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Thread: Getting ready for winter

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    Getting ready for winter

    I was wondering if some of you will be using you trailer this winter in areas where you will have temps in the 20's. and if so what will you be doing to get your trailer ready for this. Maybe skirting, adding heat tape, etc.

    I am going to be using my trailer in Southern Arkansas for a month or two around December. Shouldn't be terribly cold , but will get below freezing during the night at least for awhile.

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    Past British Columbia Chapter Leader sailorand's Avatar
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    khd
    Keep the heat on!! When we went south last January from BC it was down to freezing for the first 2 weeks. From cold after driving all day to 68 degrees it took 3 hrs. then keeping it warm was no problem. I would recommend changing out the thermostat to the Hunter digital. Search here for the links. It makes a world of difference.
    Rand
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    Founding Illinios Chapter Leader-retired katkens's Avatar
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    We have never been in freezing temps that long ,maybe 4-5 days. I never leave the fresh water hooked up and use water filled from the fresh water tank. When I need to drain waste tanks I just wait till the warm part of the day and top off fresh water if needed. I have not had any freezing problems with the waste or fresh water tanks.---Ken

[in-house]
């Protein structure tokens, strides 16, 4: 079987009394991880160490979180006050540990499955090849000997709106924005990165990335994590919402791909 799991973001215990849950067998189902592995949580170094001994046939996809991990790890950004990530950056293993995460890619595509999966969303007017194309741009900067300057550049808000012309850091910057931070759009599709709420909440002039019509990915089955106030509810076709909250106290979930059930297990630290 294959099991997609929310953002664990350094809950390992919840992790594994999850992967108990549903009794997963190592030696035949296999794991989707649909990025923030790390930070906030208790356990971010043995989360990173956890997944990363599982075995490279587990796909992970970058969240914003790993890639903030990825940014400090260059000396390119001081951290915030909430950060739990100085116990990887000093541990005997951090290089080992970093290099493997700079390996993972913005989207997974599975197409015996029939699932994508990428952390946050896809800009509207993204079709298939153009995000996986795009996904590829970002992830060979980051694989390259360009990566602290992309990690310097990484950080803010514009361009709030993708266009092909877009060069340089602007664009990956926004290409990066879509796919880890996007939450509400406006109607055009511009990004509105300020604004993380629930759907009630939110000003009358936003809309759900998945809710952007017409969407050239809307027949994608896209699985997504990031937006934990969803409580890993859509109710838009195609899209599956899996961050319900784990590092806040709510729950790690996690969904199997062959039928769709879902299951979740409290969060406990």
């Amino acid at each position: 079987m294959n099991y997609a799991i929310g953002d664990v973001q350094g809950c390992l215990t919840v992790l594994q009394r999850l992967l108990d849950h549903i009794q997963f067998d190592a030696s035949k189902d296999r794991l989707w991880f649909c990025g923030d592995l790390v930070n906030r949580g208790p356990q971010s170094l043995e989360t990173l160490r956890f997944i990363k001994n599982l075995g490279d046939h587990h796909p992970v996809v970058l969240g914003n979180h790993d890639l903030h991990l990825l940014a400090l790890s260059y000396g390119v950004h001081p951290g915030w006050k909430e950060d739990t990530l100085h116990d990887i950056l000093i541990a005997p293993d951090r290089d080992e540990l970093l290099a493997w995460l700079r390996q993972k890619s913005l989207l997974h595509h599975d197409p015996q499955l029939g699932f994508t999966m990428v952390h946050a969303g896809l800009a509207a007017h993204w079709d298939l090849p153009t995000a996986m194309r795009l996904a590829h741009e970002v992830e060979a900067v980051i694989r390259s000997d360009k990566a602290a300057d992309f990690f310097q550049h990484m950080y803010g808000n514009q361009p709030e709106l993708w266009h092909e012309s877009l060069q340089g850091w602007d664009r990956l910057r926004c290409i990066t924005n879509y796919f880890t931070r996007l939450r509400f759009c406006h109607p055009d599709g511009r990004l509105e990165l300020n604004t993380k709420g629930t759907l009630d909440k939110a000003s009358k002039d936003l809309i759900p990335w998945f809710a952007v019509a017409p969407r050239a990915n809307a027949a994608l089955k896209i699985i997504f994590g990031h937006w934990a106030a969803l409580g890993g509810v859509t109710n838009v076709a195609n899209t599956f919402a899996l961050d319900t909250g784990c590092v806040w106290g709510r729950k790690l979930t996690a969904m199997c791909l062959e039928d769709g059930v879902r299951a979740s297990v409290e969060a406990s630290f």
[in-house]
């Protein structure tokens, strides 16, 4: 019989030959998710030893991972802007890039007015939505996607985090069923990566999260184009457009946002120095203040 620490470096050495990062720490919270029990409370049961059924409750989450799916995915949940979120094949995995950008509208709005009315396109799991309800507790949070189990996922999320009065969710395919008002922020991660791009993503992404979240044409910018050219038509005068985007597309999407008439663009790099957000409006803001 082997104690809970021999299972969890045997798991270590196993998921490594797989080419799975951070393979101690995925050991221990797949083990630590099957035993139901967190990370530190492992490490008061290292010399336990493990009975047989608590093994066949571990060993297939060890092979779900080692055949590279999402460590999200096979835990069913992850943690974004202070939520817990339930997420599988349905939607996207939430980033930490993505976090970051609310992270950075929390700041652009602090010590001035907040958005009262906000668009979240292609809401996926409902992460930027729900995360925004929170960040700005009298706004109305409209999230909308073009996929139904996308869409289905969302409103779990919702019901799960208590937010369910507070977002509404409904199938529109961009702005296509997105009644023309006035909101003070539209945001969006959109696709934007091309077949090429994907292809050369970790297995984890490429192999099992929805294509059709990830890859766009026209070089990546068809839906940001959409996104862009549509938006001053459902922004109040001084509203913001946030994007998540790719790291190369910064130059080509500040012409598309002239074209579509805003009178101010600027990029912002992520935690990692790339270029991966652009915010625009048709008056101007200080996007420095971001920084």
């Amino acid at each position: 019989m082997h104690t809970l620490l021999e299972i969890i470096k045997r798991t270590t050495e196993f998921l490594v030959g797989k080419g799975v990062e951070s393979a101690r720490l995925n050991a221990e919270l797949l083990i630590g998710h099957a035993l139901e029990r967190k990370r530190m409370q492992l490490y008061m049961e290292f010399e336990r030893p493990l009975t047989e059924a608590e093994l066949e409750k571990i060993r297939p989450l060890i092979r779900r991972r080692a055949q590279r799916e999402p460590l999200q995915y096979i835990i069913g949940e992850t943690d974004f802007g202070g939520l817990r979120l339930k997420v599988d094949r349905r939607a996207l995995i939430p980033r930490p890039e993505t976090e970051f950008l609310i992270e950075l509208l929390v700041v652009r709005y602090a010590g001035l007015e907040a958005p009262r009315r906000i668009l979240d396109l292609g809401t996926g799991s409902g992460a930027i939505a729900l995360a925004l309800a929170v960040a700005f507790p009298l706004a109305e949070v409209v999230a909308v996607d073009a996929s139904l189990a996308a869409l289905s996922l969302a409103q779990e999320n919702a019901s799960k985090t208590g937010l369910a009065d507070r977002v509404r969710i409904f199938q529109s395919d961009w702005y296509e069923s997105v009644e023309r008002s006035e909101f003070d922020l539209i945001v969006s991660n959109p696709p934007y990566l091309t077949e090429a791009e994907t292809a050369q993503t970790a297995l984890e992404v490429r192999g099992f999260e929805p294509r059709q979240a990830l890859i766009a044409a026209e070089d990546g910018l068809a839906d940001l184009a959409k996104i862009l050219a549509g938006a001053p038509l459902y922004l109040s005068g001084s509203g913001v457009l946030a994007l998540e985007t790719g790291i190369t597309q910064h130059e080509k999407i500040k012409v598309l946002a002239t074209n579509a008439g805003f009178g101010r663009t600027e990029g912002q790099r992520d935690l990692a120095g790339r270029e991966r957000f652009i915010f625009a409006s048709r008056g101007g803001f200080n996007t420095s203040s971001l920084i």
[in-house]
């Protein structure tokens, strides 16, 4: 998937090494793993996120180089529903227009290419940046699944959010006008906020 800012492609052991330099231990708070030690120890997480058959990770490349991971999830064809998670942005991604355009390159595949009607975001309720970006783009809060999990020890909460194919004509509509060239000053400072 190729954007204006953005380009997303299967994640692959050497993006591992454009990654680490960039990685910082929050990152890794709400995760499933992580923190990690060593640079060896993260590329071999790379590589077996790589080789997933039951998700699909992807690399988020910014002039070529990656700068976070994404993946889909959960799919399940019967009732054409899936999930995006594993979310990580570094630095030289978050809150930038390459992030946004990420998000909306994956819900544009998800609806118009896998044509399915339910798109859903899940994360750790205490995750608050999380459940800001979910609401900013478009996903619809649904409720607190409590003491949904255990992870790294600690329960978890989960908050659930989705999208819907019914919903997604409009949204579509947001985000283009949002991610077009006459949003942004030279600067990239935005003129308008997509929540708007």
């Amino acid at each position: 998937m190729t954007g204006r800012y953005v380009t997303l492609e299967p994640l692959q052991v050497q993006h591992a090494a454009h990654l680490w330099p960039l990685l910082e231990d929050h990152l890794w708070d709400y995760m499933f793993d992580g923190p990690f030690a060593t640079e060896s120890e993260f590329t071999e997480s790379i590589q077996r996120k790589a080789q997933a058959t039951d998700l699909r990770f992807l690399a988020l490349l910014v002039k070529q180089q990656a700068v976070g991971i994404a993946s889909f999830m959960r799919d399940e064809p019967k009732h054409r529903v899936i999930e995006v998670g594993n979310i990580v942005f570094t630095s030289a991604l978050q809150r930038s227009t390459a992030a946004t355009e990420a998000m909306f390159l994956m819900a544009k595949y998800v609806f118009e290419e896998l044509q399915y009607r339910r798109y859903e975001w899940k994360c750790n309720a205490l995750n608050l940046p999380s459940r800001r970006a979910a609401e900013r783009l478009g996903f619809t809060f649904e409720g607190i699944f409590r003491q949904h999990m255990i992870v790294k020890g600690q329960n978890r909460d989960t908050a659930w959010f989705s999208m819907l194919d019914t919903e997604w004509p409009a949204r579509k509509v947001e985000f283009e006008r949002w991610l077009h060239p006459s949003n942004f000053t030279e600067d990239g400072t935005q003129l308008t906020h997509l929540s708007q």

Ken & Kathy
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    We are very interested in this subject as well. We are planning to go south to visit family for Jan, Feb and Mar this winter but will be in Maine until then. We have been trying to decide how much winterization to do in the meantime. Should we try to keep the unit ready to travel by keeping the furnance on low to keep problems down or would it probably get too cold and we would have a problem with pump/water lines potentially freezing anyway even with minimal water in them? Or, should we try to set up some electric space heaters in unit to keep it warm? Or, should we just bite the bullet and fully winterize the unit until time to leave? If we do that, would it not be a real hassle to get the unit ready to use as we will probably be in rather cold temps for the first two or three days of travel before we get far enough south to not have temp problems? Prior to this fiver, we had a class c which we went south for much shorter times and earlier in the season (late fall) so did not run into these issues. Any suggestions on best way to winterize in this situation would be appreciated. When we get back we will have the same issues of the winterization as it is apt to still be cold for another month.
    Del & Charlotte Lawrence
    2004.5 Dodge Diesel w/pacbrake, bilsteins & airlift
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    Senior Member